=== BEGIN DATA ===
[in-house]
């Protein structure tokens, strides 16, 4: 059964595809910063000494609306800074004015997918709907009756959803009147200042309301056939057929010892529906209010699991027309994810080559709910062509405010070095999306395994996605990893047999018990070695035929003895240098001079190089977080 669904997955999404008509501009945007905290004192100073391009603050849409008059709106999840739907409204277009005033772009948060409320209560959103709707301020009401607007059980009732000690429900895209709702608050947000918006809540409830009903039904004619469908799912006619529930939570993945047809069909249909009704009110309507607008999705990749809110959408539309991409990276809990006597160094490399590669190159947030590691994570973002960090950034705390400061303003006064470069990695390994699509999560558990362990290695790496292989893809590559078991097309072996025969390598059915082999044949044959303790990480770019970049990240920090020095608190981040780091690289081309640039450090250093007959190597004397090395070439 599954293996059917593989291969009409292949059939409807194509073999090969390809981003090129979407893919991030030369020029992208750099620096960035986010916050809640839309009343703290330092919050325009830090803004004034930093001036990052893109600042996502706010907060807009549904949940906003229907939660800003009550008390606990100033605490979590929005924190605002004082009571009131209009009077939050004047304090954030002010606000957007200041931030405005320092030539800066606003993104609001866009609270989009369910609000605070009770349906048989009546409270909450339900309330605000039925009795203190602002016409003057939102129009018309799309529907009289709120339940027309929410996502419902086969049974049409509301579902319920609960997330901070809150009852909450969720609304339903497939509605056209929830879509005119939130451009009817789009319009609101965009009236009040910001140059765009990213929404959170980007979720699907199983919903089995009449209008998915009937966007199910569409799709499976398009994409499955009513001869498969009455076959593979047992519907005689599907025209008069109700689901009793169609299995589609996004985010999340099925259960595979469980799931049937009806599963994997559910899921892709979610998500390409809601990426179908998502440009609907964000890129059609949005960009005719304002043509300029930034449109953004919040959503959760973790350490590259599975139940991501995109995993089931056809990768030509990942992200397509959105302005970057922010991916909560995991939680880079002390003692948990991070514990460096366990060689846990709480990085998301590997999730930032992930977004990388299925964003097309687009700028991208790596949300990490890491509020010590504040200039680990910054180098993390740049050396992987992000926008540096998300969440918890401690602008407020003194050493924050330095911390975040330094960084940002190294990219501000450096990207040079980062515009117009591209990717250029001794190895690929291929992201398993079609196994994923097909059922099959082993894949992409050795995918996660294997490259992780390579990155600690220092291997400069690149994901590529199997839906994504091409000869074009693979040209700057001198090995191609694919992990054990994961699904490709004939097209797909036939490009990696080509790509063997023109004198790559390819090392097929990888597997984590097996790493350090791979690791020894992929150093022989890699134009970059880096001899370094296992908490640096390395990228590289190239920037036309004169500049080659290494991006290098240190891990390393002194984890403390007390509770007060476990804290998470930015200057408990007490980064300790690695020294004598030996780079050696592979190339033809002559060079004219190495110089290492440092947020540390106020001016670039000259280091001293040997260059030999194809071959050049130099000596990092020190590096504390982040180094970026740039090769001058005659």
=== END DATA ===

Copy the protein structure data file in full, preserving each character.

[in-house]
């Protein structure tokens, strides 16, 4: 059964595809910063000494609306800074004015997918709907009756959803009147200042309301056939057929010892529906209010699991027309994810080559709910062509405010070095999306395994996605990893047999018990070695035929003895240098001079190089977080 669904997955999404008509501009945007905290004192100073391009603050849409008059709106999840739907409204277009005033772009948060409320209560959103709707301020009401607007059980009732000690429900895209709702608050947000918006809540409830009903039904004619469908799912006619529930939570993945047809069909249909009704009110309507607008999705990749809110959408539309991409990276809990006597160094490399590669190159947030590691994570973002960090950034705390400061303003006064470069990695390994699509999560558990362990290695790496292989893809590559078991097309072996025969390598059915082999044949044959303790990480770019970049990240920090020095608190981040780091690289081309640039450090250093007959190597004397090395070439 599954293996059917593989291969009409292949059939409807194509073999090969390809981003090129979407893919991030030369020029992208750099620096960035986010916050809640839309009343703290330092919050325009830090803004004034930093001036990052893109600042996502706010907060807009549904949940906003229907939660800003009550008390606990100033605490979590929005924190605002004082009571009131209009009077939050004047304090954030002010606000957007200041931030405005320092030539800066606003993104609001866009609270989009369910609000605070009770349906048989009546409270909450339900309330605000039925009795203190602002016409003057939102129009018309799309529907009289709120339940027309929410996502419902086969049974049409509301579902319920609960997330901070809150009852909450969720609304339903497939509605056209929830879509005119939130451009009817789009319009609101965009009236009040910001140059765009990213929404959170980007979720699907199983919903089995009449209008998915009937966007199910569409799709499976398009994409499955009513001869498969009455076959593979047992519907005689599907025209008069109700689901009793169609299995589609996004985010999340099925259960595979469980799931049937009806599963994997559910899921892709979610998500390409809601990426179908998502440009609907964000890129059609949005960009005719304002043509300029930034449109953004919040959503959760973790350490590259599975139940991501995109995993089931056809990768030509990942992200397509959105302005970057922010991916909560995991939680880079002390003692948990991070514990460096366990060689846990709480990085998301590997999730930032992930977004990388299925964003097309687009700028991208790596949300990490890491509020010590504040200039680990910054180098993390740049050396992987992000926008540096998300969440918890401690602008407020003194050493924050330095911390975040330094960084940002190294990219501000450096990207040079980062515009117009591209990717250029001794190895690929291929992201398993079609196994994923097909059922099959082993894949992409050795995918996660294997490259992780390579990155600690220092291997400069690149994901590529199997839906994504091409000869074009693979040209700057001198090995191609694919992990054990994961699904490709004939097209797909036939490009990696080509790509063997023109004198790559390819090392097929990888597997984590097996790493350090791979690791020894992929150093022989890699134009970059880096001899370094296992908490640096390395990228590289190239920037036309004169500049080659290494991006290098240190891990390393002194984890403390007390509770007060476990804290998470930015200057408990007490980064300790690695020294004598030996780079050696592979190339033809002559060079004219190495110089290492440092947020540390106020001016670039000259280091001293040997260059030999194809071959050049130099000596990092020190590096504390982040180094970026740039090769001058005659």